The Details Behind A Federal Judge's Decision To Block Trump's Heinous 'Muslim Ban'

NEW YORK, NY - JANUARY 28: Protestors rally  during a demonstration against the Muslim immigration ban at John F. Kennedy International Airport on January 28, 2017 in New York City. President Trump signed the controversial executive order that halted refugees and residents from predominantly Muslim countries from entering the United States. (Photo by Stephanie Keith/Getty Images)

The Details Behind A Federal Judge's Decision To Block Trump's Heinous 'Muslim Ban'

The ACLU scored a temporary legal victory.

Published January 29, 2017

Donald Trump's executive order banning refugees and Muslim immigrants from entering the United States — including those who landed at U.S. airports with green cards and visas in hand — took a major blow on Saturday night, when three separate federal judges struck back against the seemingly unconstitutional ban.

According to several sources, including Buzzfeed News, a wave of massive, spontaneous protests at airports across the country and mobilization by the ACLU to sue the White House over the ban lead US District Judge Ann Donnelly of Brooklyn granted a nationwide stay of removal — preventing deportation — for those people affected by President Trump’s Friday executive order. The action from Trump was intended to stop the refugee program and halting immigration from seven majority-Muslim countries.

“Nobody is to be removed,” Donnelly told the government lawyers, barring federal officials from removing those with approved refugee applications, valid immigrant and non-immigrant visas, and individuals from the seven countries — Iran, Iraq, Libya, Somalia, Syria, Sudan, and Yemen — where all immigration was halted.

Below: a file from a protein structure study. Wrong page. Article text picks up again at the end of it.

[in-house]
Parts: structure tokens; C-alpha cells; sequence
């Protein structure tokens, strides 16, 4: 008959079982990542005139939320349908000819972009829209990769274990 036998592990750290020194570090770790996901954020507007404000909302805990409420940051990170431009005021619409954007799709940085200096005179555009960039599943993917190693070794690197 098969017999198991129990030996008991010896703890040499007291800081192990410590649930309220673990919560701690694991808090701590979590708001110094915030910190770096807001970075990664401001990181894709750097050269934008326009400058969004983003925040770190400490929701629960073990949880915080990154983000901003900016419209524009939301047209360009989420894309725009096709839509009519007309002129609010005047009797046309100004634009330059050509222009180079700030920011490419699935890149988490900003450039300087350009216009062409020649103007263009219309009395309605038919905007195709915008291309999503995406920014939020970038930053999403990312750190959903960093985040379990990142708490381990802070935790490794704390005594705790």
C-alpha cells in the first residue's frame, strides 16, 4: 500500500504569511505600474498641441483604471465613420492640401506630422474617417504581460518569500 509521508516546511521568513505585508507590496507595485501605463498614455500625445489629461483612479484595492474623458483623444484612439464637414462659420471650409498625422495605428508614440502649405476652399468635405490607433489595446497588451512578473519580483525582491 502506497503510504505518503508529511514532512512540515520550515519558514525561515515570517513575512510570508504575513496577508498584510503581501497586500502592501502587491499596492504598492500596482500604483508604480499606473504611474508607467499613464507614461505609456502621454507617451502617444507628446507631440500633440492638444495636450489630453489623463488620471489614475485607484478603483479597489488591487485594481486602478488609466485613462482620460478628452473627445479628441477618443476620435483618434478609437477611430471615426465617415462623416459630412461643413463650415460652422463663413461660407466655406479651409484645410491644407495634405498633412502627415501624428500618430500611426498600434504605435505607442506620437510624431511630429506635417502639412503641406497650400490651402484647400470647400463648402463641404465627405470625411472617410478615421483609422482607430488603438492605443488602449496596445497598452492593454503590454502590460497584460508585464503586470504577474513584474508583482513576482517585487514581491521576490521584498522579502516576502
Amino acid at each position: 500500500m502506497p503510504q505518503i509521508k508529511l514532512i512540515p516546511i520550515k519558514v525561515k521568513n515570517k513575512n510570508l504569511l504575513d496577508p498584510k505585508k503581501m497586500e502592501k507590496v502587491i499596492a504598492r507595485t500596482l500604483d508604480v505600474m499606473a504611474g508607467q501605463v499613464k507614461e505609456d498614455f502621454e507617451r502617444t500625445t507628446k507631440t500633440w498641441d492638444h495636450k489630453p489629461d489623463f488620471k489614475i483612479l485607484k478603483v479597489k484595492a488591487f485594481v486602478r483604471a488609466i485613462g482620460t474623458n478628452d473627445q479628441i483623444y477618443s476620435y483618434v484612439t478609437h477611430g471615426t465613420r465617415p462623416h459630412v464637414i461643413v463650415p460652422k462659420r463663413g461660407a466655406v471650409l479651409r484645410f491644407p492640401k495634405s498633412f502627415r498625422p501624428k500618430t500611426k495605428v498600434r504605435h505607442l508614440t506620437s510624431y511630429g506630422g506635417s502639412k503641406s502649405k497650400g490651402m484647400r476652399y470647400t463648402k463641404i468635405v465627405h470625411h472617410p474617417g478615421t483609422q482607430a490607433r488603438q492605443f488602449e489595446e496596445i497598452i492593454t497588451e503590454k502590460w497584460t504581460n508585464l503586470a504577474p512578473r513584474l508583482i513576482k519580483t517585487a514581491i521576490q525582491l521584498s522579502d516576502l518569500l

In a second case filed in Virginia, US District Judge Leonie Brinkema ordered federal officials to provide lawyers access to “all legal permanent residents being detained at Dulles International Airport” and barred officials from deporting any such people for the next seven days.

SImilarly, in a third case out of Washington state, US District Judge Thomas Zilly barred the federal government from deporting two unnamed individuals from the US. Zilly set a hearing for Feb. 3 “to determine whether to lift the stay.”

This is a huge win for the Constitution, democracy and the ACLU, but it is temporary. The stay does not stop the ban for immigrants and refugees who are not en route to America or arrived on U.S. soil, leaving thousands in limbo — including those who have green cards and legal resident status. 

This story is developing...

Written by Evelyn Diaz

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